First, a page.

UK heatwave: What is a red weather warning for extreme heat?

A red heat warning has been issued for the first time. Credit: PA Images

A rare red warning is in place when dangerous weather is expected - in this case, extreme heat.

Weather warnings are issued by the Met Office when severe weather has the potential to affect parts of, or the whole of, the UK.

The extreme heat weather warning system ranges from amber to red and indicates how much of an impact the weather will have on public life.

What does a red weather warning mean and what are the risks?

A red weather warning is the most serious and means it is "very likely" that there will be a risk to life.

The Met Office advises: "Dangerous weather is expected and, if you haven’t already done so, you should take action now to keep yourself and others safe from the impact of the severe weather."

In its heatwave plan, the UK Government says a national emergency may be declared "when a heatwave is so severe and/or prolonged that its effects extend outside the health and social care system."

Health services are put under extra pressure during hot weather spells. Credit: PA Images

Extreme temperatures can cause health problems across the population, leading to potentially serious illness or danger to life.

Older people - especially those over 75 - young children, and those with pre-existing health conditions are particularly at risk.

But during a red warning for extreme heat, everyone has the potential for their health to be adversely affected - not just those most vulnerable, the Met Office says.

It adds: "Hot weather places a strain on the heart and lungs. For that reason, the majority of serious illness and deaths caused by heat are respiratory or cardiovascular."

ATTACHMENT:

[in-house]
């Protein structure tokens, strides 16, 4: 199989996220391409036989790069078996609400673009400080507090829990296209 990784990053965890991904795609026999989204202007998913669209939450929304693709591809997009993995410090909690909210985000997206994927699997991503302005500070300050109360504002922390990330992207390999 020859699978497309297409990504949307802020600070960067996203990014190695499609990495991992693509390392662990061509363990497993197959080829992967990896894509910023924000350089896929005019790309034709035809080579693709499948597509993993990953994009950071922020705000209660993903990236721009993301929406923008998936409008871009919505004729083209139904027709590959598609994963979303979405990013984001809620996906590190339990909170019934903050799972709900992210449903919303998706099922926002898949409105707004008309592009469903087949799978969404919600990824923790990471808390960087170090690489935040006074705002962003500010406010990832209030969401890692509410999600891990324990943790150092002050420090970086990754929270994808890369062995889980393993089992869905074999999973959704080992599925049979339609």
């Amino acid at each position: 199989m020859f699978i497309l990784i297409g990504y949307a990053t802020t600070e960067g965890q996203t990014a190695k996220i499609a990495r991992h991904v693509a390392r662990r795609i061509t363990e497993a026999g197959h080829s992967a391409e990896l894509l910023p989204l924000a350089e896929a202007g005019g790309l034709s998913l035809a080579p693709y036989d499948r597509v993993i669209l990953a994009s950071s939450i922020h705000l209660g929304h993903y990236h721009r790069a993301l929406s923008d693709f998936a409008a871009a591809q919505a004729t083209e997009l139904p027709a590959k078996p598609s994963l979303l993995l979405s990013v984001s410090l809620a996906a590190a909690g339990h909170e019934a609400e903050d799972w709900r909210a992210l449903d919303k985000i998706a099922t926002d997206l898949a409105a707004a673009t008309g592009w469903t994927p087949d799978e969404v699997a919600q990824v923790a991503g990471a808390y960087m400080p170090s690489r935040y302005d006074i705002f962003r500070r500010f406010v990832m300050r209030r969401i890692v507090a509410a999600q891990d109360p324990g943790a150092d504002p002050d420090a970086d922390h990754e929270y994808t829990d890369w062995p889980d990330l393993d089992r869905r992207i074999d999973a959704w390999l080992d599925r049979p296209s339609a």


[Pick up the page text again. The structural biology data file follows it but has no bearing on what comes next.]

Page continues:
When the weather is hot, significantly more people are likely to visit coastal areas, lakes and rivers - increasing the risk of water safety incidents.

All of this in turn will have an impact on emergency services across the country - particularly fire and health departments.

A train passes through heat haze as people are warned not to travel unless necessary. Credit: PA Images

There is also likely to be disruption to travel, with "significant" welfare issues for those who experience even moderate delays, the Met Office says.

Issues could include delays or cancellations to rail and air travel, while roads exposed to prolonged direct sunshine can melt in the heat, leading to closures.

Finally, it is highly likely that some essential services will be impacted, such as water, electricity, gas or mobile phone services, due to the high temperatures. This is also the case with heat-sensitive systems and equipment.

Has a red heat weather warning been issued before?

Red weather warnings in general are uncommon, with the Met Office saying it "rarely" issues one.

Weather warnings can be issued at any time for rain, thunderstorms, wind, snow, lightning, ice, extreme heat and fog, up to seven days ahead. Yellow warnings are more common than amber or red.

This is the first time a red warning for extreme heat has been issued in the UK since this particular type of alert was introduced in 2021.

In July of that year, the Met Office issued its first ever extreme heat warning - and that was amber.

The NHS recommends drinking plenty of fluids and avoiding alcohol. Credit: PA Images

What should people do when a red heat warning is in place?

If you or someone else feels unwell with a high temperature during hot weather, it may be heat exhaustion or heatstroke.

Government advice is that 999 services should be used in emergencies only. Seek advice from 111 if you need non-emergency health advice.

Changes to working practices and daily routines will be needed to help protect people during a red heat warning.

The NHS website reminds the public that it is important to stay hydrated and to stay in the shade where possible between 11am and 3pm, when UV rays are strongest. Protect yourself by applying sunscreen every two hours.

Check on those most vulnerable to extreme heat, including older people, children, and those with health conditions, and also make sure animals - particularly those outdoors - are protected.

The Met Office says people should avoid travelling where possible, but when unavoidable it is important to ensure you are prepared by checking the latest travel information.

The AA Driving School and RAC advises motorists to carry water with them, start their journeys earlier in the day, plan their routes and check their vehicles before setting off on any journeys.

What is the hottest day ever recorded in the UK?

The UK record of 38.7°C was set at Cambridge Botanic Garden on 25 July 2019.